Health tech consortium releases ethical guidelines for AI use in healthcare

The Partnership for Artificial Intelligence, Telemedicine and Robotics in Healthcare (PATH) released a new set of ethical guidelines for the development and implementation of AI in healthcare.

PATH was formed to identify the most valuable IT initiatives for care delivery and promote their adoption on a broad scale. The organization's membership includes stakeholders from across the healthcare industry, from providers to business executives, policymakers, researchers and educators, and is led by an advisory board comprising leaders from Jefferson Health, Qualcomm Life, GE and more.

Here are the ethical guidelines, developed by PATH members and other leaders in healthcare and based partly on existing statements such as the Hippocratic Oath and Asilomar AI Principles.

1. First Do No Harm: A guiding principle for both humans and health technology is that, whatever the intervention or procedure, the patient's wellbeing is the primary consideration.

2. Human Values: Advanced technologies used to delivery healthcare should be designed and operated to be compatible with ideals of human dignity, rights, freedoms and cultural diversity.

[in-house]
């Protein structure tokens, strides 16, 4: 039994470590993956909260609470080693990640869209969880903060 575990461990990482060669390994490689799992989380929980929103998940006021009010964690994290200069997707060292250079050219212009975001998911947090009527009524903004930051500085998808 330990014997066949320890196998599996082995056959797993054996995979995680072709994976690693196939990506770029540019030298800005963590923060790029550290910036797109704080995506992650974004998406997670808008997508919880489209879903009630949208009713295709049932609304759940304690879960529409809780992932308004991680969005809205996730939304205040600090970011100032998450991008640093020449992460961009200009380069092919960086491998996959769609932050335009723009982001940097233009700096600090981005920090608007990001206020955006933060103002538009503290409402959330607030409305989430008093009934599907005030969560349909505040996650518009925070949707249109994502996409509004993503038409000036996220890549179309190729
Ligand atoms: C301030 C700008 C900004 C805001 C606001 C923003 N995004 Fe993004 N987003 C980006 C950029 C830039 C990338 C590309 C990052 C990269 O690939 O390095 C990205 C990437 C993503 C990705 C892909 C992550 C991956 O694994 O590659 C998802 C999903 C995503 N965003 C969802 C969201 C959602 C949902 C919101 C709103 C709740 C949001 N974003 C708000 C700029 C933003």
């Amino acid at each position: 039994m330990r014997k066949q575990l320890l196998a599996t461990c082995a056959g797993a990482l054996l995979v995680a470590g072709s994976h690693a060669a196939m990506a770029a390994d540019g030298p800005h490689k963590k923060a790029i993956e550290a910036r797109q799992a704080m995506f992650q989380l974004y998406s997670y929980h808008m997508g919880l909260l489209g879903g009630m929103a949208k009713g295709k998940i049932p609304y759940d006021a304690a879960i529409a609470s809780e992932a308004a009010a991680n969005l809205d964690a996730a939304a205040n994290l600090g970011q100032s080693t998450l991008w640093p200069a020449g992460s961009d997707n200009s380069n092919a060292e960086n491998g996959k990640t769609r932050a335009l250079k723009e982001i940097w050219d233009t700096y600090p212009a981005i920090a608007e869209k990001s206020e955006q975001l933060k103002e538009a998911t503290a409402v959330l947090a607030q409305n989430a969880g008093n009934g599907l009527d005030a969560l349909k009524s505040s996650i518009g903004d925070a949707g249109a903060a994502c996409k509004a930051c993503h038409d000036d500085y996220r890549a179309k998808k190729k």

3. Safety: AI systems used in healthcare should be safe and secure to patients and providers throughout their operational lifetime, verifiably so where applicable and feasible.

4. Design Transparency: The design and algorithms used in health technology should be open to inspection by regulators.

5. Failure Transparency: If an AI system causes harm, it should be possible to ascertain why.

6. Responsibility: Designers and builders of all advanced healthcare technologies are stakeholders in the moral implications of their use, misuse and actions, with a responsibility and opportunity to shape those implications.

7. Value Alignment: Autonomous AI systems should be designed so that their goals and behaviors can be assured to align with human values throughout their operation.

8. Personal Privacy: Safeguards should be built into the design and deployment of healthcare AI applications to protect patient privacy including their personal data. Patients have the right to access, manage and control the data they generate.

9. Liberty and Privacy: The application of AI to personal data must not unreasonably curtail people's real or perceived liberty.

10. Shared Benefit: AI technologies should benefit and empower as many people as possible.

11. Human Control: Humans should choose how and whether to delegate decisions to AI systems, to accomplish human-chosen objectives.

12. Evolutionary: Given constant innovation and change affecting devices and software as well as advances in medical research, advanced technology should be designed in ways that allow them to change in conformance with new discoveries.

More articles about AI:
Geisinger developing AI solutions to detect, prevent high-burden diseases
GlaxoSmithKline poaches another biotech exec for AI team: 3 notes
Study: AI outperforms radiologists in managing thyroid nodules

© Copyright ASC COMMUNICATIONS 2019. Interested in LINKING to or REPRINTING this content? View our policies by clicking here.

 

Top 40 Articles from the Past 6 Months